Real Life

Phil Stutz describing the 96-Hour Academy Awards Principle to Kim Masters on KCRW’s The Business (April 4, 2011):

My rules of life are there’s uncertainty, there’s pain and it requires constant effort. You can’t abrogate those rules. I don’t care how many Academy Awards you’ve won. I find the high lasts roughly 96 hours. After that, the person’s a little bit stunned because life is going on just as it was, they just can’t believe it. And once in a while, they’ll really crash badly. The principle isn’t a treatment for it. I just try to warn them in advance. If they get nominated, I put them in the army to prepare.

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Barry Michels describes the Realm of Illusion:

Our culture denies reality. It suggests that you can live in a world that is free of hardship. The media portray the beautiful people who inhabit this world. Their lives seem like glossy magazine photographs—airbrushed, like a “perfect moment” frozen in time. Phil Stutz was the first person I heard give this mythical world a name: the Realm of Illusion. We’re trained to feel like failures if our lives don’t resemble this ideal world.

But there’s a way to accept the imperfections of real life and still feel good about yourself: First, you must face the truth about reality.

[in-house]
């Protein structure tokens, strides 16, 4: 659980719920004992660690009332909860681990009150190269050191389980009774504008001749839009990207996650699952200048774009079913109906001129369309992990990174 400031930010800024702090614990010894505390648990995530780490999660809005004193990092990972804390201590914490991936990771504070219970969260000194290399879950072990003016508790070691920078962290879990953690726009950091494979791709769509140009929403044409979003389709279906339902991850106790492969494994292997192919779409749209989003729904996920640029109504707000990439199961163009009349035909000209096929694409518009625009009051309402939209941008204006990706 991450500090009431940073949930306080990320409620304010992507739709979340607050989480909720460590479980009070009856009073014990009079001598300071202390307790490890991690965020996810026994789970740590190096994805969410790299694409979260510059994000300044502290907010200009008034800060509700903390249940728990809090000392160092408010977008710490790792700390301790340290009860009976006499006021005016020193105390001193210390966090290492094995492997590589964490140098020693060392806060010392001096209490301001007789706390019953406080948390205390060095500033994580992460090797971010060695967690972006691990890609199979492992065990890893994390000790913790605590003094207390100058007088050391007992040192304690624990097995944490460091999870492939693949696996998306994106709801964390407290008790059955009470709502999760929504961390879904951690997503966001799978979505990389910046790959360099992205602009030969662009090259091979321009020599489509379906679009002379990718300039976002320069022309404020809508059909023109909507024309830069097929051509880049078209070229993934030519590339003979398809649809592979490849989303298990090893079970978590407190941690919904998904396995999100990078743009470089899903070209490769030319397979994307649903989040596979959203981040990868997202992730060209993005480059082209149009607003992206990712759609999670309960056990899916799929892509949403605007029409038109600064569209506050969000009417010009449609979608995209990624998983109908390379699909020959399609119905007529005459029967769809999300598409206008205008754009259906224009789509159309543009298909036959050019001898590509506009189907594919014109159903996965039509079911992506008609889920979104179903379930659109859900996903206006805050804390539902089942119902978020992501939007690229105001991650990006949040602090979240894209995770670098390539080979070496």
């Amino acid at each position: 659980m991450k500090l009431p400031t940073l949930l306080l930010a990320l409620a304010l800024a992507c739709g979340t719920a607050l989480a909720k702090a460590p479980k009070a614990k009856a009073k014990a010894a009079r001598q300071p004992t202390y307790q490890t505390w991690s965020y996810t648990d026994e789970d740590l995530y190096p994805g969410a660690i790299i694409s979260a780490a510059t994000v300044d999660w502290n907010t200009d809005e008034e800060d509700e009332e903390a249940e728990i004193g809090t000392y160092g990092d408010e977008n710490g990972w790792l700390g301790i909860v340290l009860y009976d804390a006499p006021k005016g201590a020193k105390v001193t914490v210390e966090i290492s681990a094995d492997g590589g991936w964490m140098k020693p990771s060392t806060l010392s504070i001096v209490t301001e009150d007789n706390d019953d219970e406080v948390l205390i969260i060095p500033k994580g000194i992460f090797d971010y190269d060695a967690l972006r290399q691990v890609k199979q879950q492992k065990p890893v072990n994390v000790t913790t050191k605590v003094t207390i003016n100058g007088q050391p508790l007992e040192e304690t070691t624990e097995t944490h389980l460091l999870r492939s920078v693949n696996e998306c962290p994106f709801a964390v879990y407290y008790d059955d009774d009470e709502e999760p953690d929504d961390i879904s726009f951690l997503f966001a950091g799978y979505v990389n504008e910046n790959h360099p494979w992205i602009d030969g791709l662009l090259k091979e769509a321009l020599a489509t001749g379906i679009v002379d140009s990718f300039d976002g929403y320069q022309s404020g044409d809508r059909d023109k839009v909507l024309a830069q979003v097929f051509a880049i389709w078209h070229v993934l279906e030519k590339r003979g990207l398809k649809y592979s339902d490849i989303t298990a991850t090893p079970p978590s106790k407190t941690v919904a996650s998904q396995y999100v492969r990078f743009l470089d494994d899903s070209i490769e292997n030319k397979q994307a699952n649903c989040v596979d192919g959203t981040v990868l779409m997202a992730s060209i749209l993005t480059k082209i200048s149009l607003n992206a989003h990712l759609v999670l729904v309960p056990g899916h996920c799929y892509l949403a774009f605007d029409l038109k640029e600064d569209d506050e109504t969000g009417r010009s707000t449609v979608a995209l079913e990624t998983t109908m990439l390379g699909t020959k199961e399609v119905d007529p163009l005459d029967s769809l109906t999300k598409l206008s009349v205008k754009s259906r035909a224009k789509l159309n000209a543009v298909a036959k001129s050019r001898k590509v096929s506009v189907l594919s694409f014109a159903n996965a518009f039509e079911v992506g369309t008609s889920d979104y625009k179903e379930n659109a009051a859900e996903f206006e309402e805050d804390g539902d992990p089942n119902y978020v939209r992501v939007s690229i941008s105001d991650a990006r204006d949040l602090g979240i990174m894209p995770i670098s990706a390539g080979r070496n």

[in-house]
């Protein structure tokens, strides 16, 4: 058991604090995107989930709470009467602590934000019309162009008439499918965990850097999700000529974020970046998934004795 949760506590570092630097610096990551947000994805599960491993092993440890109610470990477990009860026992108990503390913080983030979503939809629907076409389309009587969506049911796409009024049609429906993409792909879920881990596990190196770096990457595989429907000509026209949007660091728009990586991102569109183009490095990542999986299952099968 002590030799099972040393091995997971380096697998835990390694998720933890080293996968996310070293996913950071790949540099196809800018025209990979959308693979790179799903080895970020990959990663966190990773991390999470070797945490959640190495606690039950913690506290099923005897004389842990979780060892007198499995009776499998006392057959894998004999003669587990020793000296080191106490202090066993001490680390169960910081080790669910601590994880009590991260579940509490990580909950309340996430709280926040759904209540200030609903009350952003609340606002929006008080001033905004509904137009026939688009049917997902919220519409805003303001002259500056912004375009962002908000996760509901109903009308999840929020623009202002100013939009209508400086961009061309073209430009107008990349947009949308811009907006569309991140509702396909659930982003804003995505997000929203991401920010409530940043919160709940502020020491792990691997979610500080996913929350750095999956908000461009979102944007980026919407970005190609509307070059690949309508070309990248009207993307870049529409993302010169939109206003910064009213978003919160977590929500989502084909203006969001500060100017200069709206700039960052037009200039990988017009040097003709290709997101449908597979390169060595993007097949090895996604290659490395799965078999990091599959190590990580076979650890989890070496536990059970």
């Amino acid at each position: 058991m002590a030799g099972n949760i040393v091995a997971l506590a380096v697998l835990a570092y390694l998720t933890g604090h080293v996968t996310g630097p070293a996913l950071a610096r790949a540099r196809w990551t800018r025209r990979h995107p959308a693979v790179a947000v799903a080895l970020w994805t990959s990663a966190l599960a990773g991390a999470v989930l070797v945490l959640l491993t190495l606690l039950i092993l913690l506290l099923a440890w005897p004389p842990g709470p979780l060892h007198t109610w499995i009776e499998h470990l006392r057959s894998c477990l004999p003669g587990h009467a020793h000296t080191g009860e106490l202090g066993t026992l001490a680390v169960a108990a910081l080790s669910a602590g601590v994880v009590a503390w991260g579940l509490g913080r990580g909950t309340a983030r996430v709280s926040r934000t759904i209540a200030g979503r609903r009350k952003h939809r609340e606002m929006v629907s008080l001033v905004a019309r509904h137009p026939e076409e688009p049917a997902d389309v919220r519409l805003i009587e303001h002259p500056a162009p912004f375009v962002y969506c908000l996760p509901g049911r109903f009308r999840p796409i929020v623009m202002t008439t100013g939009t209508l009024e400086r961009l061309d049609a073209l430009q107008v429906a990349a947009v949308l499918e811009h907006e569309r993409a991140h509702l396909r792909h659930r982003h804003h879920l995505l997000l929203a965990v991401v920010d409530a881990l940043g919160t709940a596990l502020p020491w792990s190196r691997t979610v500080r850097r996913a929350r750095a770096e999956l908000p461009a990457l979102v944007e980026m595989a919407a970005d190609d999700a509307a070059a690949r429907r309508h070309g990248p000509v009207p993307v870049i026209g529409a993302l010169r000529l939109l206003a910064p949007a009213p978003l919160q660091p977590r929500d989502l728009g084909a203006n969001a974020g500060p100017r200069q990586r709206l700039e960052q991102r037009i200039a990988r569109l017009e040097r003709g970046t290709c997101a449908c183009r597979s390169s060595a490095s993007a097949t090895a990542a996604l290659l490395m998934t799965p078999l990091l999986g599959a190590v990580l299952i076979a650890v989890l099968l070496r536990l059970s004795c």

Phil encapsulated this truth in the drawing above. The Realm of Illusion is depicted above the line. The stick figure is you on a quest for the perfect life (symbolized by the square with the dotted line). This realm is just an image. It has no more depth or movement than a still photograph.

Real life is below the line. Each circle represents an event (one project, one confrontation, even one day). The black dots inside each circle are turds. That means that no event is perfect; pain, uncertainty, loss are always with us. But, whether you consider an event a success or a failure, life will keep moving and produce another event. It’s this constant movement that gives life its creative power.

Look at the picture every morning. It reminds you that the Realm of Illusion doesn’t exist. No one’s life is without turds, no matter how successful people appear to be. Practice projecting yourself into the illusion at the top and then forcing yourself downward into the flawed (but alive) reality at the bottom. You’ll develop the following strengths:

  1. You’ll become more accepting of yourself and stop judging yourself against an impossible standard.
  2. You’ll deal with difficulties calmly and rationally as a natural part of life.
  3. You’ll begin to feel a sacred kind of wisdom in events, even the bad ones. This builds faith.

See also: “Hollywood Shadows: A Cure for Blocked Screenwriters,” by Dana Goodyear, New Yorker, March 21, 2011

Stutz, P., & Michels, B. (2012). The tools: Transform your problems into courage, confidence, and creativity. New York: Spiegel & Grau. (publisherlibrary)